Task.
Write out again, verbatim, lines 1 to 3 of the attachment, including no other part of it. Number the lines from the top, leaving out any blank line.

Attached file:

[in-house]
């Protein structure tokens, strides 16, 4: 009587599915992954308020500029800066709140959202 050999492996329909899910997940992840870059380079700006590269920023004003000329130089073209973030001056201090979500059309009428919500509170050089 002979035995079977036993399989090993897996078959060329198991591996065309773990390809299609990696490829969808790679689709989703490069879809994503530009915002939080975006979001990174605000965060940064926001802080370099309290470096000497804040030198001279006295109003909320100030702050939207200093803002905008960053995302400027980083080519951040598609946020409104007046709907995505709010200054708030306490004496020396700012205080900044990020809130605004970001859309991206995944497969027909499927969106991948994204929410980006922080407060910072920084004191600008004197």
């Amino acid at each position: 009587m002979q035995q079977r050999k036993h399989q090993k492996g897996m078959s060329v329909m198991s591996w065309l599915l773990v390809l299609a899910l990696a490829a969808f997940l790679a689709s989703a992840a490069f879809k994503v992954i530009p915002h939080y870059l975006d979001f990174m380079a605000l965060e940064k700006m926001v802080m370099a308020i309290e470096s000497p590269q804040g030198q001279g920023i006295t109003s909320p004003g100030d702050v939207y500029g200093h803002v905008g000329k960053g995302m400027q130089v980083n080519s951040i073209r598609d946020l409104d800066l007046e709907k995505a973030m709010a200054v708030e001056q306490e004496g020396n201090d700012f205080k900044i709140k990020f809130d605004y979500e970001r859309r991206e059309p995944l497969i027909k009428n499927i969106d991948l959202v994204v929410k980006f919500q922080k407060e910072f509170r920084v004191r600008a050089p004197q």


[in-house]
């Protein structure tokens, strides 16, 4: 009587599915992954308020500029800066709140959202 050999492996329909899910997940992840870059380079700006590269920023004003000329130089073209973030001056201090979500059309009428919500509170050089 002979035995079977036993399989090993897996078959060329198991591996065309773990390809299609990696490829969808790679689709989703490069879809994503530009915002939080975006979001990174605000965060940064926001802080370099309290470096000497804040030198001279006295109003909320100030702050939207200093803002905008960053995302400027980083080519951040598609946020409104007046709907995505709010200054708030306490004496020396700012205080900044990020809130605004970001859309991206995944497969027909499927969106991948994204929410980006922080407060910072920084004191600008004197």
């Amino acid at each position: 009587m002979q035995q079977r050999k036993h399989q090993k492996g897996m078959s060329v329909m198991s591996w065309l599915l773990v390809l299609a899910l990696a490829a969808f997940l790679a689709s989703a992840a490069f879809k994503v992954i530009p915002h939080y870059l975006d979001f990174m380079a605000l965060e940064k700006m926001v802080m370099a308020i309290e470096s000497p590269q804040g030198q001279g920023i006295t109003s909320p004003g100030d702050v939207y500029g200093h803002v905008g000329k960053g995302m400027q130089v980083n080519s951040i073209r598609d946020l409104d800066l007046e709907k995505a973030m709010a200054v708030e001056q306490e004496g020396n201090d700012f205080k900044i709140k990020f809130d605004y979500e970001r859309r991206e059309p995944l497969i027909k009428n499927i969106d991948l959202v994204v929410k980006f919500q922080k407060e910072f509170r920084v004191r600008a050089p004197q």